Nile Soft Shelled Turtle
Nile Soft Shelled Turtle

Location at the Zoo
African Rainforest

Nile soft-shelled turtle

Trionyx triunguis

DESCRIPTION: This turtle, also called the African soft-shelled turtle, is the largest of this Genus. The flat carapace bones are pitted and covered with thick, leathery, olive to brown coloured skin which has on it a spattering of white spots which may be ringed in yellow. These spots may fade with age. The oval shaped, flat carapace is thickened over the neck. The elongated head ends in small, snorkel like nostrils and the skin over the very sharp mouth is thickened.

Limbs have three claws each and are webbed between the digits. The head and limbs are olive colour with the spots as well. The chin and neck have larger white spots and the underside of the limbs is yellow. The plastron is white. The male tail is longer and thicker, with the cloaca located near the tip whereas the female is located closer to the base. Juveniles have rows of tubercles on the carapace as well.

Length: 95 cm.

Conservation Status: IUCN


These turtles are found along the length of the White and Blue Nile Rivers as well as the tributaries of the Congo River and the Sombreiro River in Nigeria. They are also found in the Atlantic Ocean off the west coast of Africa and in the Mediterranean Sea as far north as the island of Kos in Greece. They are also seen up rivers on the east side of the Mediterranean.


Nile Soft-shelled turtles are located in the fresh water of rivers and lakes with soft sand or muddy bottoms. They also are found in brackish water as well as salty waters of the Atlantic and Mediterranean.


Their omnivorous diet includes aquatic insects, molluscs, crustaceans, frogs, fish, and other turtles, live and dead mammals, along with fruit, nuts, and seeds.


Courtship and mating behaviour is unknown, but egg laying occurs from the end of March to July depending on the latitude. The nests are dug in sand or earthen banks as well as on islands which are located on the seashores of the Mediterranean and the west coast of Africa especially near the mouth of rivers. In Turkey and Israel, they nest on sites which are up river. From 25 to more than 100 white, brittle, spherical eggs are laid. Incubation is between 60 - 80 or more days. The hatchlings are greenish brown in colour with noticeable yellow spots, ringed with brownish black on the carapace. They are 42 - 54mm in length. Unlike most other turtle species in which the sex of hatchlings is determined by the nest temperature, the sex of hatchling soft-shelled turtles is determined genetically.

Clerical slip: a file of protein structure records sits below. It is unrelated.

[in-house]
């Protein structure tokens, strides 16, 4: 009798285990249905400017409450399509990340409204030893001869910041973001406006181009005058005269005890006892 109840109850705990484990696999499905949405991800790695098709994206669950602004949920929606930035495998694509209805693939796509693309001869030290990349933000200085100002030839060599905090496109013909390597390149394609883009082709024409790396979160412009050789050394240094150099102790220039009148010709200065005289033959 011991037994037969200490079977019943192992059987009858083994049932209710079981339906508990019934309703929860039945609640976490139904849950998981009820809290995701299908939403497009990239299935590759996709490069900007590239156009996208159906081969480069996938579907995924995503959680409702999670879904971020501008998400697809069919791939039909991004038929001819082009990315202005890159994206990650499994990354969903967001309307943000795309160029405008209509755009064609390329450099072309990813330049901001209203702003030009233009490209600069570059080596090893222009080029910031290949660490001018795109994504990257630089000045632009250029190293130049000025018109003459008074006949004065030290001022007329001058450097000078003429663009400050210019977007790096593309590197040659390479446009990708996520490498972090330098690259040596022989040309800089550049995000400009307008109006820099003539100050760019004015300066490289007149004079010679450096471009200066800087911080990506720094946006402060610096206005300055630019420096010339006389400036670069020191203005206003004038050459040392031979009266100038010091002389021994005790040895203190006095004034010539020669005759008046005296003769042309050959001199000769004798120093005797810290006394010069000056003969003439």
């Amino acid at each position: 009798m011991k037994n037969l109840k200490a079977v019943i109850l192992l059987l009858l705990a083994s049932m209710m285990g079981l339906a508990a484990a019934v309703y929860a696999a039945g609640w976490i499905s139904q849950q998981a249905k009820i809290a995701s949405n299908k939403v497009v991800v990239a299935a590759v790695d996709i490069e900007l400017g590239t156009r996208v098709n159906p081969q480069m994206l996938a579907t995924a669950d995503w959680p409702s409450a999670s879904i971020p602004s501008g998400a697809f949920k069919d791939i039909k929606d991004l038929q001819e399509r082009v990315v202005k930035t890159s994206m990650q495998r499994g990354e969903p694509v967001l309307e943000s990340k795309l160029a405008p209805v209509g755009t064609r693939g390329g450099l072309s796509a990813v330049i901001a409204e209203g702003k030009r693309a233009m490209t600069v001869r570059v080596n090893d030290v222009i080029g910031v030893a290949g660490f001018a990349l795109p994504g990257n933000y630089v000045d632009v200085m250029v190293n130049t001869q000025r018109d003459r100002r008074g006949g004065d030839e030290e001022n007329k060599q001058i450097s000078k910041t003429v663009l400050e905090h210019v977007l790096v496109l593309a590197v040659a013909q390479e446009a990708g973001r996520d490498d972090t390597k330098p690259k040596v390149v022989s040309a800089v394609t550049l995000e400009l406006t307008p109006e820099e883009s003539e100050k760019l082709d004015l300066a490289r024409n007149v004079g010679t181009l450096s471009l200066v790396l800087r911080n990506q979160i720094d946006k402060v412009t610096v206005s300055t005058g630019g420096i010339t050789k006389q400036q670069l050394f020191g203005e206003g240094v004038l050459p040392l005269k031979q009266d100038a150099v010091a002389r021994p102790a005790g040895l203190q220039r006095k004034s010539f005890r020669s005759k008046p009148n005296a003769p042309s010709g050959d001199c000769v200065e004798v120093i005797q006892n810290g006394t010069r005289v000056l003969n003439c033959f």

Nile soft-shelled turtles are adapted to various aquatic environments such as salt, brackish and fresh waters. Their large, smooth, streamlined carapace, which is soft at the periphery, enables them to move through the water with ease. The webbed limbs facilitate swimming with efficiency as they act like paddles. They are strong swimmers in turbulent water. They can stay submerged for long periods of time because they are able to remove oxygen from the water which they pump in and out of the mouth. Oxygen is removed because the throat is lined with blood rich villi (tiny projections which increase the surface are in gas exchange) which act like gills. This buccopharyngeal breathing (gas exchange occurs through capillaries in mouth cavity as air is passed in and out) provides 30% of the oxygen they require. The other 70% of their submerged oxygen needs is attained through absorbing it via the skin. Moreover, they are so large they can swim in the ocean’s salt water without becoming dehydrated.

The prominent tube like nostrils enables them to breathe oxygen from the air while remaining submerged which, along with their olive carapace colouration, camouflages them from predators because they appear dark like the water while their white plastron appears as clouds from below. They are fast swimmers, have aggressive temperaments and have formidable jaws which protect them if attacked.

They are naturally curious, intelligent, and playful but are known to be ambush hunters lying quietly in the muddy stream bottoms then rapidly reaching out with their long, flexible necks grabbing prey with the strong jaws; the claws aid in holding onto the prey. They then move the jaws in a scissor like fashion which kills the prey. Along the Sombreiro River in Nigeria a group of 20 Nile Soft-shelled turtles have been observed eating goat and bush pig carcasses. These turtles are diurnal and are known to bask on the shore for up to a half hour. Their strength is illustrated when one was seen climbing a metre high, mesh fence.

Threats to Survival

Large, Nile soft-shelled turtles populations in the Mediterranean are critically endangered because they are a common by catch of shrimp trawlers. Since those caught have a carapace of over 50cm, they are the adult breeding population which is being trapped. Some tourist boats are providing food on the shore so that tourists can view these turtles which can make them dependant on humans for food. In many parts of their range they are eaten by humans; for example, in Sudan the turtles are killed when they come ashore to lay eggs. The carapace, with untanned fish skins stretched over, are used as guitars. In addition, Nubian tribesmen use the carapaces as shields.